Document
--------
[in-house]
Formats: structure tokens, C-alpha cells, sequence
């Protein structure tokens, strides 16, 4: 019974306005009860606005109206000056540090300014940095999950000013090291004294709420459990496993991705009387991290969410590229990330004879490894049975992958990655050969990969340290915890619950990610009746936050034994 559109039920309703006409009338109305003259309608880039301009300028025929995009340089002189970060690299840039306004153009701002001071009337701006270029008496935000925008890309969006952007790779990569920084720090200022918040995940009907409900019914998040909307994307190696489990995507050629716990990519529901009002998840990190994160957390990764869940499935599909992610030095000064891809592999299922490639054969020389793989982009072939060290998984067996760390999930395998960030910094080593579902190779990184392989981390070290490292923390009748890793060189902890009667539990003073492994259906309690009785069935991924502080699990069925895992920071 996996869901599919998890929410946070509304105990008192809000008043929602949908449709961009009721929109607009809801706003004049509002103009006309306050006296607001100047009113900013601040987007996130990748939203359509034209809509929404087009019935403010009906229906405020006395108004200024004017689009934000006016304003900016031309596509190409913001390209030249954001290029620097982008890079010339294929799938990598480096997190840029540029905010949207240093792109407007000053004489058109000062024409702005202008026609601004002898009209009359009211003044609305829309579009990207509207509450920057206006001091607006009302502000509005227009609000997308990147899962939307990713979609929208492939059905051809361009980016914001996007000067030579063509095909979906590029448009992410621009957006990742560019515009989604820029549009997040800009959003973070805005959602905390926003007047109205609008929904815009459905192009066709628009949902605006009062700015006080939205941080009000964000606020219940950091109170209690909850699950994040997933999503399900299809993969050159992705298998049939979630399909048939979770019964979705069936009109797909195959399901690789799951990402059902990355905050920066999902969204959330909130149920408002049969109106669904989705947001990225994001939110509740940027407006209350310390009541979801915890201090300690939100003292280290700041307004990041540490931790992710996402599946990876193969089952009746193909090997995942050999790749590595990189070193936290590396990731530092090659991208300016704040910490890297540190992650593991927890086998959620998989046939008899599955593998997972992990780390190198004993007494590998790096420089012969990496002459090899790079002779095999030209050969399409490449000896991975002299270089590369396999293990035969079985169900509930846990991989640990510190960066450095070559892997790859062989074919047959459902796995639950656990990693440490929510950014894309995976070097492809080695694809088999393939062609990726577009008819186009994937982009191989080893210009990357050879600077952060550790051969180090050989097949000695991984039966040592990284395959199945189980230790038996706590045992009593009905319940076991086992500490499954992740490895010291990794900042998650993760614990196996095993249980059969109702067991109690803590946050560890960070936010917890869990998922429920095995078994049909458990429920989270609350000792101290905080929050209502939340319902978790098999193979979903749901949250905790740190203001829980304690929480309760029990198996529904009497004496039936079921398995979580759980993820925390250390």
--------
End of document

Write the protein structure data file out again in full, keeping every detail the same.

[in-house]
Formats: structure tokens, C-alpha cells, sequence
């Protein structure tokens, strides 16, 4: 019974306005009860606005109206000056540090300014940095999950000013090291004294709420459990496993991705009387991290969410590229990330004879490894049975992958990655050969990969340290915890619950990610009746936050034994 559109039920309703006409009338109305003259309608880039301009300028025929995009340089002189970060690299840039306004153009701002001071009337701006270029008496935000925008890309969006952007790779990569920084720090200022918040995940009907409900019914998040909307994307190696489990995507050629716990990519529901009002998840990190994160957390990764869940499935599909992610030095000064891809592999299922490639054969020389793989982009072939060290998984067996760390999930395998960030910094080593579902190779990184392989981390070290490292923390009748890793060189902890009667539990003073492994259906309690009785069935991924502080699990069925895992920071 996996869901599919998890929410946070509304105990008192809000008043929602949908449709961009009721929109607009809801706003004049509002103009006309306050006296607001100047009113900013601040987007996130990748939203359509034209809509929404087009019935403010009906229906405020006395108004200024004017689009934000006016304003900016031309596509190409913001390209030249954001290029620097982008890079010339294929799938990598480096997190840029540029905010949207240093792109407007000053004489058109000062024409702005202008026609601004002898009209009359009211003044609305829309579009990207509207509450920057206006001091607006009302502000509005227009609000997308990147899962939307990713979609929208492939059905051809361009980016914001996007000067030579063509095909979906590029448009992410621009957006990742560019515009989604820029549009997040800009959003973070805005959602905390926003007047109205609008929904815009459905192009066709628009949902605006009062700015006080939205941080009000964000606020219940950091109170209690909850699950994040997933999503399900299809993969050159992705298998049939979630399909048939979770019964979705069936009109797909195959399901690789799951990402059902990355905050920066999902969204959330909130149920408002049969109106669904989705947001990225994001939110509740940027407006209350310390009541979801915890201090300690939100003292280290700041307004990041540490931790992710996402599946990876193969089952009746193909090997995942050999790749590595990189070193936290590396990731530092090659991208300016704040910490890297540190992650593991927890086998959620998989046939008899599955593998997972992990780390190198004993007494590998790096420089012969990496002459090899790079002779095999030209050969399409490449000896991975002299270089590369396999293990035969079985169900509930846990991989640990510190960066450095070559892997790859062989074919047959459902796995639950656990990693440490929510950014894309995976070097492809080695694809088999393939062609990726577009008819186009994937982009191989080893210009990357050879600077952060550790051969180090050989097949000695991984039966040592990284395959199945189980230790038996706590045992009593009905319940076991086992500490499954992740490895010291990794900042998650993760614990196996095993249980059969109702067991109690803590946050560890960070936010917890869990998922429920095995078994049909458990429920989270609350000792101290905080929050209502939340319902978790098999193979979903749901949250905790740190203001829980304690929480309760029990198996529904009497004496039936079921398995979580759980993820925390250390």